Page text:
“I often think that our liturgies have become very bony and very spindly and have none of the sensuous textures of landscape in them. Maybe that would be one way of reviving liturgy, bringing it out into the landscape and allowing the elemental force of the landscape to clothe the liturgy again with sensuous texture and enable us to come in.”
It is ‘landscape’ or the ‘natural environment’ that is the common denominator
between all peoples living in that particular location. We are cosmic and we are local.
Present-day Australians still have a limited understanding of the mountains, deserts, rainforests; of the ocean and river systems, the fauna and flora, as well as the climate conditions called ‘seasons’ of the nation.
Not to mention any real appreciation of the First Nations ‘songlines’ Dreaming tradition,
probable the oldest continuous sacred tradition in the world. (Tacey 2000:76)
I admit I chuckled at poet Les Murray’s (1938–2019) description of the seasons as comprising
essentially summer and non-summer. A reign of heat, flies, snakes, beach culture…
followed by a cooler time in which the discomforts disappear.
And a bit of sniffling cold in the middle.
Australia being an ancient continent located in the southern hemisphere
all of the major traditional Lectionary festivals are out of whack.
There is a ritual discomfort!
Any celebration is almost done in defiance of their northern-hemisphere reference points.
Result? We miss what actually ‘is’!
Again, John O’Donohue:
“…it makes a huge difference, when you wake in the morning and come out of your house, whether you believe you are walking into [a] dead geographical location, which is used to get to a destination, or whether you are emerging out into a landscape that is just as much, if not more, alive as you, but in a totally different form, and if you have come to understand landscape as something that forms each of us.”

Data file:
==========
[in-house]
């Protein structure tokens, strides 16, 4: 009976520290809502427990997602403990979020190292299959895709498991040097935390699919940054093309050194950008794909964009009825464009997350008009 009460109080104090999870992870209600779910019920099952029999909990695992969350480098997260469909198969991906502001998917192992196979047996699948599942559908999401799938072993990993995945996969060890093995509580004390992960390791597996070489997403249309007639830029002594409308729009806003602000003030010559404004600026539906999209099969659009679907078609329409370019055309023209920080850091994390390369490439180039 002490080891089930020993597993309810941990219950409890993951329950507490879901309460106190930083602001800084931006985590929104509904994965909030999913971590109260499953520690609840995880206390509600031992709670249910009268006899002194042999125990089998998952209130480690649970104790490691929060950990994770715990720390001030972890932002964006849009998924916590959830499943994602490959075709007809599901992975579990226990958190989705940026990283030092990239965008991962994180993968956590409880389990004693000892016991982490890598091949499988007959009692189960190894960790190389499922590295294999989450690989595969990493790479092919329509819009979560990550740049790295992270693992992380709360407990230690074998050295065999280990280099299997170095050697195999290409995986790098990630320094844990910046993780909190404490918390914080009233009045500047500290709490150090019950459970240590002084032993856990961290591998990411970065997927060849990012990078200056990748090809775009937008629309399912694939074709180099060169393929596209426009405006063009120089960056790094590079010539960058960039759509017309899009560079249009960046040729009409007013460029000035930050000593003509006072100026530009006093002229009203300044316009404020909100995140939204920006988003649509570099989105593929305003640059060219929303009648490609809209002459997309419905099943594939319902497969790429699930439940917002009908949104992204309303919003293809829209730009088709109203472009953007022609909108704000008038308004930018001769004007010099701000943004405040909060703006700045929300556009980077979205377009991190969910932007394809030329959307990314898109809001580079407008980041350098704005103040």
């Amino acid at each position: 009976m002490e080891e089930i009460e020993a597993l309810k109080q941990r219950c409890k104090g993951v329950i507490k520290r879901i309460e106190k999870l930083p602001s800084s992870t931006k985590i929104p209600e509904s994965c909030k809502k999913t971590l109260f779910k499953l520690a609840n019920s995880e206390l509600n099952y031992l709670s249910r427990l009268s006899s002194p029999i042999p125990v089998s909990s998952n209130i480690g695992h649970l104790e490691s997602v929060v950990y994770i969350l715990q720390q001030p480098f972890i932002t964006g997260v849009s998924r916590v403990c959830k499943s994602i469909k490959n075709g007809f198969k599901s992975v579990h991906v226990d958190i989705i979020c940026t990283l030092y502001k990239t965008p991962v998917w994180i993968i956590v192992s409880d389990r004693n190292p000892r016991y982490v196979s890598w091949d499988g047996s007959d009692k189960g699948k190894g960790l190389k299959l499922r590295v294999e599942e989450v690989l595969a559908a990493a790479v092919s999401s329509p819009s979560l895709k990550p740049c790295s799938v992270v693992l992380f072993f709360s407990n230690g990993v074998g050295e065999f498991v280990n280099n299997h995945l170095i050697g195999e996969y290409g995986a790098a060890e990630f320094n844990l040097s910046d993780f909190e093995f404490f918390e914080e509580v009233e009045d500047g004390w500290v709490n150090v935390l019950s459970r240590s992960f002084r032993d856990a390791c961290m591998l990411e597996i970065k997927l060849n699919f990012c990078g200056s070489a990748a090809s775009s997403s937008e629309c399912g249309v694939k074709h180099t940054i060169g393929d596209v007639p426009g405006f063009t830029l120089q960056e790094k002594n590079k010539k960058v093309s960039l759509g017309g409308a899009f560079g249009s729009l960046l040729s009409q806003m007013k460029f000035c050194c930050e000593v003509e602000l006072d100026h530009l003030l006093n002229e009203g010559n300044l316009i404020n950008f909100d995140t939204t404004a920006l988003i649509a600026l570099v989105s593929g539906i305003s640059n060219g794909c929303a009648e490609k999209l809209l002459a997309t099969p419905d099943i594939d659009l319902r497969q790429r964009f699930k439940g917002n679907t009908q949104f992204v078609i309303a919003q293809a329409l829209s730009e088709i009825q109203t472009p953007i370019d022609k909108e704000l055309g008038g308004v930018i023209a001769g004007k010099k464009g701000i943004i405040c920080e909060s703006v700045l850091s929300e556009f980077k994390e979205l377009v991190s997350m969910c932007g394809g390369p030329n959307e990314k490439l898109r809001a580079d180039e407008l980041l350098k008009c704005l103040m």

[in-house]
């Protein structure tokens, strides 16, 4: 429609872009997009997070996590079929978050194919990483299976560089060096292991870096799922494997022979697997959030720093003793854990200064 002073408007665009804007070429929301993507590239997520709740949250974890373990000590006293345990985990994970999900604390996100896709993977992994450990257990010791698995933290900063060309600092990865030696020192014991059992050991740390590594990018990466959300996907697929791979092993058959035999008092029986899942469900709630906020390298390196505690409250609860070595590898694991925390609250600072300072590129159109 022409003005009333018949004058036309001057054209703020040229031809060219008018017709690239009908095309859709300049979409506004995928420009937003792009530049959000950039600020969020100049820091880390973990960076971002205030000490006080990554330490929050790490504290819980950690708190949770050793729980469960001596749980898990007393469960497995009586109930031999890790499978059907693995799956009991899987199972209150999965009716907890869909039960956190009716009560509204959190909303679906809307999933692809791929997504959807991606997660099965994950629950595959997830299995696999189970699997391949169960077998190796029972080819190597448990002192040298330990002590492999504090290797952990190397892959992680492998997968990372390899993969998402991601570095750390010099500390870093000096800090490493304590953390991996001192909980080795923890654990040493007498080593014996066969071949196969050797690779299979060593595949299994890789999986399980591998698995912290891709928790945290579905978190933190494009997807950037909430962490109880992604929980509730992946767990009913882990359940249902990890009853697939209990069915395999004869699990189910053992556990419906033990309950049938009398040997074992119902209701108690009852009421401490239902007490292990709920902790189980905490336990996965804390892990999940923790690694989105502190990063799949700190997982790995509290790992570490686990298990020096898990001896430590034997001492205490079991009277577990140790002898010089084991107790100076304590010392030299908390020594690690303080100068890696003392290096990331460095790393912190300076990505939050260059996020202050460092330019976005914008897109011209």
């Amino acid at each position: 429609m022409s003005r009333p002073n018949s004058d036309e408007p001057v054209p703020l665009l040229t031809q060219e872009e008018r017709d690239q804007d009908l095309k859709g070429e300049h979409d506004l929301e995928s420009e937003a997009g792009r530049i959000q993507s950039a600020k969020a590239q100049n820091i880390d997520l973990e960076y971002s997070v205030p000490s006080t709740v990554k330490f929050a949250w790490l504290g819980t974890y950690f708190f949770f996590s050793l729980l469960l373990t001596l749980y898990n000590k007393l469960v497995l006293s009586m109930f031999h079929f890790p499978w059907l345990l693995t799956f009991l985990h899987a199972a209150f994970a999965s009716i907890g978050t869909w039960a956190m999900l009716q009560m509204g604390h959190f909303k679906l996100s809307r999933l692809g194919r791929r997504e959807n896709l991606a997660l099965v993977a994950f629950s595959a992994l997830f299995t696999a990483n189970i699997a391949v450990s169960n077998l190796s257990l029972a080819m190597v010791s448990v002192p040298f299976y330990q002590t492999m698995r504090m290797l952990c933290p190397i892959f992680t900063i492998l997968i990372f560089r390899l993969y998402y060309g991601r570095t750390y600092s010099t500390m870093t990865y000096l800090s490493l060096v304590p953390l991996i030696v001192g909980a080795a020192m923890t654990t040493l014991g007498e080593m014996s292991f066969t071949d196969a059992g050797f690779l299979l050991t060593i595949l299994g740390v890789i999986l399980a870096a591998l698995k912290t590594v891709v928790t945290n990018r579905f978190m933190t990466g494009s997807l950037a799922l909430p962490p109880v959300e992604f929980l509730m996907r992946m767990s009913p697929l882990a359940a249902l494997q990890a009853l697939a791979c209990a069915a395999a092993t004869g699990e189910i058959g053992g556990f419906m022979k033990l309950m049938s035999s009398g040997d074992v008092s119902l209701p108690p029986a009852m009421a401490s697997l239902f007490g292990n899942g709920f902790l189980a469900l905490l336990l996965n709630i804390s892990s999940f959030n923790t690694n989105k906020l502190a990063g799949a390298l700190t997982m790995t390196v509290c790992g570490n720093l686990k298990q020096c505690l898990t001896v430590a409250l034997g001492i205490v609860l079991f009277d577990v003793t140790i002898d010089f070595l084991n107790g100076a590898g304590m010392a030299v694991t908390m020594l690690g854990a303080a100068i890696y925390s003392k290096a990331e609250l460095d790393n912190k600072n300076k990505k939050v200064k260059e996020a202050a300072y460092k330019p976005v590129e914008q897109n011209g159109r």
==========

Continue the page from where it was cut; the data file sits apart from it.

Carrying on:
To see the world synthesised in a flower, a sea, or in a human being,
is to contemplate your own life blended with the total movement of life,
rather than just staring blankly as if one is a tourist or outsider.
Such moments not only enlarges the scope of living, but
“sensitizes our feel for life and beautifies its quality.” (Meland 1934:288)
Where the sacred is not a separate ‘supernatural’ sphere of life.
More like “the caffeine in coffee” (Stone 2017:19) than like
a strawberry on top of a pavlova.
In the end the universe can only be explained in terms of celebration.
It is all an exuberant expression of existence itself.
Now for the commercial… My book When Progressives Gather Together (2016),
has as its sub-title Liturgy, Lectionary, Landscape… And Other Explorations.
Just a couple of Chapter headings will introduce the contents:
- Emerging from Water. Baptism in Tradition and Progressive Thought.
- Sometimes Hard to Swallow. Meals, Holy Communion, and the Jesus Banquet.
While the opening chapter: It’s a Story! Liturgy, Lectionary, and Landscape.